A diary of my mothing activity covering highlights and photos from my moth trapping activities. Mainly Norfolk (UK), occasionally beyond. I may mention other wildlife sightings here, especially insects, but for birds see my birding diary.

Saturday, 23 September 2017

More Frits and a Dark Fleabane Neb

Flounced Rustic was new for the year on Sunday 13th August, the first of many of this common and not terribly exciting species.

Flounced Rustic, North Elmham, 13th August

It was a fairly quiet night - the other moths were Little Dwarf Elachista canapennella, Brown House Moth Hofmannophila pseudospretella, Dingy Dowd Blastobasis adustella, Garden Rose Tortrix Acleris variegana, Rush Marble Bactra lancealana, 9 Common Grass-veneers Agriphila tristella, Clouded Border, Willow Beauty, 3 Flame Shoulders, 2 Large Yellow Underwings, 3 Lesser Broad-bordered Yellow Underwings, Small Square-spot, 5 Setaceous Hebrew Characters, Square-spotted Clay, Burnished Brass, Spectacle and Straw Dot. A Limnephilus lunatus was the only caddis.

Next day I took my parents round Foxley Wood where Silver-washed Fritillaries were abounding.  I put down 6+ in my notes but I've got 6 different individuals among my photos and I'm pretty sure I didn't photograph anywhere near all of them.

Silver-washed Fritillaries, Foxley Wood, 14th August

Another dozen species of butterfly included Large, Small and Green-veined Whites, Brimstone, Brown Argus, Common Blue, Peacock (at least 30), Painted Lady, Comma, Meadow Brown, Gatekeeper and Speckled Wood.

Brimstone, Foxley Wood, 14th August

Peacock, Foxley Wood, 14th August

Painted Lady, Foxley Wood, 14th August

Comma, Foxley Wood, 14th August

There were some good moths too.  There was masses of Fleabane flowering here and I looked hard to find a gelechiid that flies in the day and can often be found on Fleabane flowers, but which I'd never seen.  This was successful - I ended up finding 2 Dark Fleabane Nebs Apodia bifractella.  Perhaps surprisingly since this is a fairly well-covered site there don't appear to be any previous records for the 10k square.

Dark Fleabane Neb Apodia bifractella, Foxley Wood, 14th August

A patch of Goldenrod had a Bordered Beauty feeding on it, a moth I don't see very often.  Other moths recorded were Pale-streak Grass-veneer Agriphila selasella, Pearl Veneer Agriphila straminella, 2 Common Grass-veneers Agriphila tristella, Shaded Broad-bar, 2 Common Carpets, Small Phoenix and 2 Straw Dots.

A Viburnum Beetle Pyrrhalta viburni was another insect feeding on the Fleabane and a new species for me.

Viburnum Beetle Pyrrhalta viburni, Foxley Wood, 14th August

My second ever Damsel Bug was a new species for me too, Marsh Damsel Bug Nabis limbatus.  The only Damsel Bug I had seen previosuly was one I trapped in  Cornwall in 2014 - and it proved to be a first for Britain (Nabis capsiformis) so it's high time I found one of the common species in this family! A green mirid bug proved to be Neolygus contaminatus.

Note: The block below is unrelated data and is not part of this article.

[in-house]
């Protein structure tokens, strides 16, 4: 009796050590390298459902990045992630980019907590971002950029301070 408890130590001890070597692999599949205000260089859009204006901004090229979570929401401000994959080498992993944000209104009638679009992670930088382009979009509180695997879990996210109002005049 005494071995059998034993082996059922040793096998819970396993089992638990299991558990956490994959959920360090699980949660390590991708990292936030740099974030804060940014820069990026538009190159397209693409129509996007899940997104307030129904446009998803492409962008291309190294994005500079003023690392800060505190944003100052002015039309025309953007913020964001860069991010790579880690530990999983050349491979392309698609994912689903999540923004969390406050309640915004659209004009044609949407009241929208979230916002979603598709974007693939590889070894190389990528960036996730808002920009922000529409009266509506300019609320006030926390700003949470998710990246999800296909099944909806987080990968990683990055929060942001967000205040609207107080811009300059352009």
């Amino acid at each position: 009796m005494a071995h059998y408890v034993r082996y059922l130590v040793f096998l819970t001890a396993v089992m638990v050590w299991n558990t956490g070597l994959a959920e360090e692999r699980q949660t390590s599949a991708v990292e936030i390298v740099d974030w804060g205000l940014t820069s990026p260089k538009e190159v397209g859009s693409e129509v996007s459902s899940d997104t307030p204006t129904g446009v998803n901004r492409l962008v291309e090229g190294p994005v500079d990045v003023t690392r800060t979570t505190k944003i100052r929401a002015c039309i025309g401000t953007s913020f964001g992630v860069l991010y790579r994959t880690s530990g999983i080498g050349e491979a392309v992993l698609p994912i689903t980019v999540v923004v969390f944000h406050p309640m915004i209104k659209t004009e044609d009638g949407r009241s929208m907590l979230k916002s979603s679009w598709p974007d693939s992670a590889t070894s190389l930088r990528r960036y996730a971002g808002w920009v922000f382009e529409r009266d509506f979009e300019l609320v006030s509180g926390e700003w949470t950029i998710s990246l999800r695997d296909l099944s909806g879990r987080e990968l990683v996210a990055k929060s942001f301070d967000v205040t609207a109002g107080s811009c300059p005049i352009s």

Marsh Damsel Bug Nabis limbatus, Foxley Wood, 14th August

Dragonflies included several Migrant Hawkers, a Southern Hawker and a few Common Darters.  These Dark Bush-crickets were nice to see - not one I find very often.

Dark Bush-crickets, Foxley Wood, 14th August

As usual I had little success identifying fungi.  I think these are Orange Oak Boletes though Orange Birch Bolete seems to be very similar (and perhaps other species too?).  I didn't notice what species of tree they were under but there were certainly plenty of oaks in the area (and there are oak leaves visible around the mushrooms in some of the photos).  (PS: thanks to James for confirming they are likely Orange Oak Boletes).

probable Orange Oak Boletes, Foxley Wood, 14th August

I think this one may possibly be an older specimen of the same species.

possible Orange Oak Boletes, Foxley Wood, 14th August

I wondered if this one may have been a younger specimen of the same species but James thinks it's probably a Cep Boletus edulis.

probable Cep, Foxley Wood, 14th August

This one looks quite distinctive but I'm not sure.  I was leaning towards Blusher but there are one or two similar species that I wasn't entirely sure about. I'm pleased to say James agrees with me!

Blusher, Foxley Wood, 14th August

Pretty sure I've seen these before.  I wondered if they were Sulphur Tuft but I've a feeling there was another species that I have mistaken for Sulphur Tuft before and maybe I've done the same again?  Nope, James has confirmed - they are indeed Sulphur Tuft!  Thanks again James!

Sulphur Tufts, Foxley Wood, 14th August

I'm not sure what these are, though possibly one of the milkcaps?  Yes, again thanks to James for confirming definitely one of the milkcaps and possibly Oak Milkcap Lactarius quietus.

possible Oak Milkcap, Foxley Wood, 14th August

I couldn't identify the next ones but James has suggested Saffron Bolete Leccinum crocipodium for this one.

Saffron Bolete Leccinum crocipodium, Foxley Wood, 14th August

He has suggested Deer Shield Pluteus cervinus for this one...

Deer Shield Pluteus cervinus, Foxley Wood, 14th August

And this one is a mould, Fuligo septa - thanks again James!

Fuligo septa, Foxley Wood, 14th August


  1. Hi Dave.

    I agree that the first lot are likely to be Orange Oak Bolete. The easiest way to rule out similar species is to cut one in half - that species bruises blue near the base.

    The bolete with the swollen base isn't a Leccinum - I think it's probably a young Cep (Boletus edulis)

    I agree with Blusher for the next one, although if you didn't see it 'blush' it can be confused with Amanita excelsa (+ Panthercap, but that is rare in Norfolk).

    Yes to Sulphur Tuft. Next one is definitely a Milkcap, perhaps Oak Milkcap (Lactarius quietus)

    Of the last three, I would suggest Leccinum crocipodium, Pluteus cervinus and the last is a slime mould, Fuligo septa.



    1. Thanks James - you're a star! Very much appreciated.